It’s that time of year again – cold and flu season. It’s also work and school season, meaning there is no time for sickness in your household. We understand, you don’t have time to get sick, but if you are sick don’t worry. There is light at the end of the tunnel!
Foods During a Cold or the Flu
Often you don’t feel like eating when you’re ill. You may not have an appetite, nothing sounds good, or you may not think about eating when you feel miserable. Your body still needs food, especially nutrients essential for boosting your immune system. So why not try eating foods that have lots of nutrients which may help ease your symptoms? We have some immunity boosting recipes listed below to help when you are sick.
- Frozen Florida Orange Juice Mason Jar: Who doesn’t love something frozen (and in a Mason jar)? Especially when you have a sore throat. Fluid needs increase during illnesses6, and frozen treats help increase liquid intake and are a great way to soothe a sore throat. 100% orange juice is perfect when you have a cold, and this recipe can help keep you hydrated while getting fluids to keep mucus thin and ease congestion. You also get the added bonus of an immune-supporting nutrient, vitamin C.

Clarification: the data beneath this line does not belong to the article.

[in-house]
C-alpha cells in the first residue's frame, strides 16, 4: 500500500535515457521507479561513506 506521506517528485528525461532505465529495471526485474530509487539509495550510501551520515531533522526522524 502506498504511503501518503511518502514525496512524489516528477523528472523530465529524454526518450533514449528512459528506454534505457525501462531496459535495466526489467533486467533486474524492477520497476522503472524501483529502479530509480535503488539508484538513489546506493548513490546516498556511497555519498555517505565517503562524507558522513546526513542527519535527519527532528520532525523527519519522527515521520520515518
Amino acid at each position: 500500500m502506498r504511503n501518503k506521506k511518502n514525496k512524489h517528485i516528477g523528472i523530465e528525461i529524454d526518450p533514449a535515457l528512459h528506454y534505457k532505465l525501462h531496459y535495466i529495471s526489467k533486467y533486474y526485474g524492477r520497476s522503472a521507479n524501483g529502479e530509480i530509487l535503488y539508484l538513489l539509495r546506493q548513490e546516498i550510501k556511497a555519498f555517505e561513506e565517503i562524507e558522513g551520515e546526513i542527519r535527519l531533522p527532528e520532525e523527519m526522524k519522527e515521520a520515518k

- Citrus Asian-Style Chicken Noodle Soup: Providing your immune system the added benefits of vitamin C and ginger, this chicken noodle soup is both tasty and beneficial when you are sick. Chicken noodle soup is a warm liquid, which may help speed up the movement of mucus through your nose and may aid in relieving congestion.
- Orange Earl Grey Tea & Orange Spiced Green Tea: Warm tea may help to soothe a sore throat and is delicious. Plus, who doesn’t love warm tea? We do, and we’re sure you do as well.
- Turmeric Boost: Turmeric, what’s that? Turmeric is a spice that has been used for ages. While more research on humans is still needed to better understand the health benefits of turmeric, there is evidence that indicates it may have a role in supporting the immune system. Combine 100% orange juice with turmeric, and this can be an easy way that may help support your immune system and reduce inflammation during cold and flu season.
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I Already Have the Cold or Flu, Now What?
- USDA National Nutrient Database for Standard Reference, Release 21. NDB 09209. Accessed 10/21/2008.
- Common Colds: Protect Yourself and Others. US. CDC. https://www.cdc.gov/features/rhinoviruses/index.html
- Symptom Relief. US CDC. https://www.cdc.gov/antibiotic-use/community/for-patients/symptom-relief.html
- The A.S.P.E.N. Adult Nutrition Support Core Curriculum, 2nd Ed. American Society of Parental and Enteral Nutrition. 2012.